When a large organization such as a company, hospital, local council or government ministry needs to find a supplier of goods or services, it will often advertise for tenders. Organizations wishing to secure the business then reply to the advertisement, detailing the price at which they are willing to supply the goods or services, and the advertiser chooses whichever is the more favorable quotation. Tenders can be invited for the sale of goods, in much the same way as bids are made at an auction.
As a general rule, a request for tenders is regarded as an invitation to treat as stated in Spencer v Harding (1870). So there is no obligation to accept any of the tenders put forward. The tenders themselves are offers, and a contract comes into existence when one of them is accepted.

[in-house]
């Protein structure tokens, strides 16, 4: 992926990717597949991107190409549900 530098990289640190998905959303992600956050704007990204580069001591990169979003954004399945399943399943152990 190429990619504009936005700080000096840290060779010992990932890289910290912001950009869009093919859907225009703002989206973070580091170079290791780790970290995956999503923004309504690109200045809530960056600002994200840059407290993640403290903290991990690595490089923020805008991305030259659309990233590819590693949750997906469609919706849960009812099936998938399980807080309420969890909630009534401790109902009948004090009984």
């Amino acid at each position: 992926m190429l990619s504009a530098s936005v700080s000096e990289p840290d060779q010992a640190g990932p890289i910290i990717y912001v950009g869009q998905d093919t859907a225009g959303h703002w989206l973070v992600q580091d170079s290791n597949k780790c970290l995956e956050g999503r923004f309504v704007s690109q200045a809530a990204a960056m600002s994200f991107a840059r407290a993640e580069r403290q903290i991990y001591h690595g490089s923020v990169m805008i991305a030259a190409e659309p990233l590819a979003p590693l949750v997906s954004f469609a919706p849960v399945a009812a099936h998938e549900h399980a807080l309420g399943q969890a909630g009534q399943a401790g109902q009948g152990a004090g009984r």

In exceptional cases, an invitation for tenders may itself be an offer, and submission of a tender then becomes an acceptance of that offer. The main example of this is where the invitation to tender makes it clear that the lowest tender or the highest in the case of tenders to buy will be accepted.
An invitation to tender may also be regarded as an offer to consider all tenders correctly submitted, even if it is not an undertaking actually to accept one.
In some cases a tenderer makes what is called a ‘referential’ tender, offering to top anyone else’s bid by a specified amount as was illustrated in the case of Harvela Investments Ltd v Royal Trust Co of Canada (CI) Ltd (1985).
Acceptance of tenders
The implications of choosing to accept a tender depend on what sort of tender is involved.
Specific tenders: Where an invitation to tender specifies that a particular quantity of goods is required on a particular date, or between certain dates, agreeing to one of the tenders submitted will constitute acceptance of an offer (the tender), creating a contract. This is the case even if delivery is to be in installments as and when requested.
Non-specific tenders: Some invitations to tender are not specific, and may simply state that certain goods may be required, up to a particular maximum quantity, with deliveries to be made ‘if and when’ requested.